The fast bowler waits, perfectly still, an intent silhouette against the late afternoon sunshine. Then, a sudden sprint, a flash of the wrist and the ball is flung fast and hard, a dark red blur across the green.
It is a scene you might expect on a fragrant summer's evening on a Yorkshire village green. Or in the humid heat of a floodlit ground in Kolkata.
But this is Germany, football-mad Germany. Where many people have never heard of cricket, and those who have consider it rather an exotic pastime. There is a national team but it is not exactly known for its resounding success.
'It's going crazy'
And yet, on dusty scraps of wasteland, on abandoned playgrounds and borrowed football fields, the sound of leather on willow echoes. Because, in the last year, tens of thousands of young men who have come from Pakistan and Afghanistan to seek asylum in Germany have brought their sport - and their enthusiasm - with them.
Chancellor Angela Merkel said the refugee crisis would change this country but she probably did not have this in mind.
In 2012 there were 1,500 players and 70 teams registered with the German Cricket Federation.
Today, there are 5,000 cricketers playing in 220 teams.
"It's going crazy!" says the federation's manager Brian Mantle. Every day he receives enquiries from refugees and social workers keen to set up new teams. Germany, he says, has been overwhelmed by the migrant crisis.
"They can't offer refugees things like German lessons, they can't offer them schooling. So they're sitting in their homes doing nothing."
More on Germany's influx of migrants and refugees
One of the newest clubs is in the eastern town of Bautzen.
"They said this is Germany: no-one plays cricket here," says its coach and founder Ahmad Irshad.
"It was really strange and a really new thing for them. I tried my best, I tried to convince them and tried again and then I was able to make them understand."
For now, Bautzen's football club has lent them their pitch for practice. Sitting near the goal posts, a group of bemused German students watches as a young Pakistani man tries to explain the rules. One girl laughs and shakes her head when I ask if she understands them.
"It's something we didn't have here in Germany. But we can learn something about the game and about other cultures. We can integrate them into our culture and everybody learns from everyone."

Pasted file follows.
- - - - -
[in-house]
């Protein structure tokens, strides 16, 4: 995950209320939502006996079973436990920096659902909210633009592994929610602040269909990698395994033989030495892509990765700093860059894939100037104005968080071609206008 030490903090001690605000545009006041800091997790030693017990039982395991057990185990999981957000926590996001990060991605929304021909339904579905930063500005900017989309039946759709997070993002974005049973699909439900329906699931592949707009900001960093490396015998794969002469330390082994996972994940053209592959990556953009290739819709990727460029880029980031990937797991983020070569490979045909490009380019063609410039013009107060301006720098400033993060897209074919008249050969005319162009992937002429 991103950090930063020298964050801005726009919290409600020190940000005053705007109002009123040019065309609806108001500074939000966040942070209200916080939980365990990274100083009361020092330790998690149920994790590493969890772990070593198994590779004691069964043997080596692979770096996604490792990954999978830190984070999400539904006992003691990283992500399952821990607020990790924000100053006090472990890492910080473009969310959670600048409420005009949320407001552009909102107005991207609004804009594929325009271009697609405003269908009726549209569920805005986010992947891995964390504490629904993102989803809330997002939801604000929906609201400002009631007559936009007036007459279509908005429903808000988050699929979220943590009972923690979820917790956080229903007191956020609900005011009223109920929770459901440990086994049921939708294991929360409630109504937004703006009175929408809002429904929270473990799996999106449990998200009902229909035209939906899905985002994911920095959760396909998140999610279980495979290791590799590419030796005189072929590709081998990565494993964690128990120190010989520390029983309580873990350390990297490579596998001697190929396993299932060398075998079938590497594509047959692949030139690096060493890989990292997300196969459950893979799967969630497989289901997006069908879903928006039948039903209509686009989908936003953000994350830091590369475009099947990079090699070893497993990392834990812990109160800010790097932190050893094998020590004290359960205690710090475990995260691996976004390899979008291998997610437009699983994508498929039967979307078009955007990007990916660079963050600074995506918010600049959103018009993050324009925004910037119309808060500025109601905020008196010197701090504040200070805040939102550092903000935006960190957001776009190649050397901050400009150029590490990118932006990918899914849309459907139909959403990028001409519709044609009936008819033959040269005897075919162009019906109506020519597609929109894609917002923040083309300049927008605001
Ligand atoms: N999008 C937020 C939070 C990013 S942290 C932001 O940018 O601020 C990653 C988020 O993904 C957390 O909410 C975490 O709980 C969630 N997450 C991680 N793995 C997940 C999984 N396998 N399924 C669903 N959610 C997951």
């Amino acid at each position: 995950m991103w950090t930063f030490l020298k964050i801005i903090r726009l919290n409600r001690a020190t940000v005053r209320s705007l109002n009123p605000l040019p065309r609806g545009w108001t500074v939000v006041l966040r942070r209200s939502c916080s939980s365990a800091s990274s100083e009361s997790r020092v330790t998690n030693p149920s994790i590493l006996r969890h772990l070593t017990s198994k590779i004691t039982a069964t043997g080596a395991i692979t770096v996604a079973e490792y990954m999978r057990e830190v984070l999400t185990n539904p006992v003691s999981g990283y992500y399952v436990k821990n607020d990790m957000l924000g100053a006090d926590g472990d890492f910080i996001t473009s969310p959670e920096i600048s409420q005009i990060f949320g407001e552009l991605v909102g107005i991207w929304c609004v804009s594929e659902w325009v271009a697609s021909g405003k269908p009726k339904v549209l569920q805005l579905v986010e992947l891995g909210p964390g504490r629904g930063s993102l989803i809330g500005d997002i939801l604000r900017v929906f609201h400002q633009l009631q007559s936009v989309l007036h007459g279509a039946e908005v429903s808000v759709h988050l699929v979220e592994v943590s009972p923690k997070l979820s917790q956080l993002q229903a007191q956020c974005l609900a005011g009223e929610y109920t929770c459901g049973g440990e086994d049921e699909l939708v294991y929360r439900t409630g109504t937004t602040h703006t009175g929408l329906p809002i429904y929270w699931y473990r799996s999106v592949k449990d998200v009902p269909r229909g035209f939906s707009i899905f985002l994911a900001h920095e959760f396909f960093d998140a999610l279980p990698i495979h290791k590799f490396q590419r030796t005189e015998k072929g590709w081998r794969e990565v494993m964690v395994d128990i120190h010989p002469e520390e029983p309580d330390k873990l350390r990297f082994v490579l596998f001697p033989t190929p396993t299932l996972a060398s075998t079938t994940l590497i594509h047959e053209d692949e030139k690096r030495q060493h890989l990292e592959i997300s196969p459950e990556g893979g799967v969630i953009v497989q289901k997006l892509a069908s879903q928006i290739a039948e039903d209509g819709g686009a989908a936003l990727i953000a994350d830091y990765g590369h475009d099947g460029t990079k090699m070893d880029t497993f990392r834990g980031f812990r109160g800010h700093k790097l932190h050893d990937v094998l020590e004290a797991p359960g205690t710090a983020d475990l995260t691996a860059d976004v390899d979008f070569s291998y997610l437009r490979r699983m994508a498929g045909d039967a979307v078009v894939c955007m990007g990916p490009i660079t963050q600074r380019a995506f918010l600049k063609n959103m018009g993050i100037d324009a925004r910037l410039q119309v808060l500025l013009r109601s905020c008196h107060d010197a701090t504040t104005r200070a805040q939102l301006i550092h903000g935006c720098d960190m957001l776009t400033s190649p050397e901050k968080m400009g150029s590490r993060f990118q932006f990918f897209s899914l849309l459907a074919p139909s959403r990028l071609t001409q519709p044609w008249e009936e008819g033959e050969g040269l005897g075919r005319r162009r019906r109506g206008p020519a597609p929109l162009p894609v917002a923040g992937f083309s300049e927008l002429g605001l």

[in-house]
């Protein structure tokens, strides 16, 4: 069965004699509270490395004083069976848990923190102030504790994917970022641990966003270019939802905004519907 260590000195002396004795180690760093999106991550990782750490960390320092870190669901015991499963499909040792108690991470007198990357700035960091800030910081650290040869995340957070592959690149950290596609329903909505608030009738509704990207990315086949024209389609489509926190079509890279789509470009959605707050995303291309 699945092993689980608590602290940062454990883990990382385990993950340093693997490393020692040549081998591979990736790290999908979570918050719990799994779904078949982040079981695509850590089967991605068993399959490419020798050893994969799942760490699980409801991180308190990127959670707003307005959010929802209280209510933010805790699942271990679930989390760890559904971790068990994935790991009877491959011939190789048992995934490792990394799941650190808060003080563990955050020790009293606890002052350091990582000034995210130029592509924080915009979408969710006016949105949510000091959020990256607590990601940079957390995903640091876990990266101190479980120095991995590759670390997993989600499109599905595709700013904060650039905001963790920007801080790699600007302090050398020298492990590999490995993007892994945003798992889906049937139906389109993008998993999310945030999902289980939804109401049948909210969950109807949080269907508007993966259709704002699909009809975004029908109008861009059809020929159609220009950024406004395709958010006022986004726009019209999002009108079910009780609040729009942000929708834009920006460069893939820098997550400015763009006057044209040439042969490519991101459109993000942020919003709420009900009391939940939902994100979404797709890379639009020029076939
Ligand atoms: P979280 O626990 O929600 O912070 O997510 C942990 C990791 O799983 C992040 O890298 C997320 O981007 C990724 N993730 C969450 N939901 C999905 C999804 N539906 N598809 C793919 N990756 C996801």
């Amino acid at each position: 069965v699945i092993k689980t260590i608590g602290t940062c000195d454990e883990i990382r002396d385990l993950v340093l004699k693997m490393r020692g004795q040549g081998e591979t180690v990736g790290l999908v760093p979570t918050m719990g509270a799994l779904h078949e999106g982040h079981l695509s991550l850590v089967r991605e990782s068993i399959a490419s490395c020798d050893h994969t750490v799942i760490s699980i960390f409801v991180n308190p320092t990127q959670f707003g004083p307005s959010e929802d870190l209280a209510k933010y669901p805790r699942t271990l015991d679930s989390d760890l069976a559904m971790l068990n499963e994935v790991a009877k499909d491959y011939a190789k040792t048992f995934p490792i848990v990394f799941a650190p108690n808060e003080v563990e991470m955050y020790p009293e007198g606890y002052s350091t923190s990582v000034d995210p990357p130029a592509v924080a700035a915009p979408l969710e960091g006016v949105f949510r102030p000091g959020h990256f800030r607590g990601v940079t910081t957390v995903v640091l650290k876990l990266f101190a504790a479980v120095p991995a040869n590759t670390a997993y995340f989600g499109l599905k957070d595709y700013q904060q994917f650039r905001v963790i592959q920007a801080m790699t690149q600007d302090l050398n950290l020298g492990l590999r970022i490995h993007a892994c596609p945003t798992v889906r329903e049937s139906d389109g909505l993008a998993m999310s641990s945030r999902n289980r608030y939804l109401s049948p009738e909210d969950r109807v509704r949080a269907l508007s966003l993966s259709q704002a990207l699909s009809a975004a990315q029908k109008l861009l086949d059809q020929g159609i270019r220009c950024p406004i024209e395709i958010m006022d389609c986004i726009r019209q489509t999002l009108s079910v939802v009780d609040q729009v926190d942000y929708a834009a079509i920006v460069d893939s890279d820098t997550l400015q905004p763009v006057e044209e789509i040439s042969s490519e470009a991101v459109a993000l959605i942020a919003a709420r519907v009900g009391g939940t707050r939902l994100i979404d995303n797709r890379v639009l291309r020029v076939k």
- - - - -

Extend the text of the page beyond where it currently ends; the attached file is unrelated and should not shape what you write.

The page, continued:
It is significant that this club is thriving in Bautzen. The town became, briefly, notorious after a refugee home here was targeted by arsonists earlier this year. Some locals watched it burn down, cheering and clapping.
Today, about 2,000 asylum seekers live here.
Many of the cricket team are housed in an old hotel on the outskirts of the town.
When I visit the cricketers, they are in celebratory mood. They have crowded into a sparsely furnished bedroom where a golden trophy is in pride of place on a table. Next to it the local newspaper lies open; there is a report about the team and their recent victory in a local league.
One of the players, Sunny, tells me: "If I can do something for Germany then I will play cricket and I will show them the game that is in our veins. Germany has become the best in football and it will become the best in cricket also."
Sunny works as a handyman in the refugee home and hopes to be granted asylum here.
Cricket in Germany
- Cricket in Germany dates back to 1858 and the formation of Berlin CC by English and American residents
- Deutscher Cricket Bund founded in 1912 with eight teams including Berlin, Hamburg, Frankfurt and Duesseldorf
- Modern DCB established in 1988, becomes associate member of International Cricket Council in 1999
- Germany competes in international men's and women's competitions and hosts domestic T20 Super Series tournaments
- There are six cricketing regions: Bavaria, Berlin, Hessen, Baden-Wuerttemberg, Northern Germany and Western Germany
Source: Deutscher Cricket Bund (German Cricket Federation)
"Sport is the best way to make unity," says Sunny. "We have Muslim guys, Christian guys and I belong to a Sikh family. When we play together, we forget everything."
At the start of every training session, Sunny and his team-mates nail down green matting to stop the bowlers from slipping. They manage with donated kit and makeshift equipment. Many new teams have received donations from the UK cricketing charity, the Lord's Taverners, but there is simply not enough to fulfil current demand.
The match begins. The batsman steps up and the ball flies out of sight.
Coach Ahmad sighs. "We need nets," he says, looking in the direction in which the ball disappeared.
"We keep having to replace the balls. We don't have enough equipment but the boys have talent, and they want to play."
Their bats may be broken and the wickets less than perfect. But Ahmad smiles. At least they are playing cricket.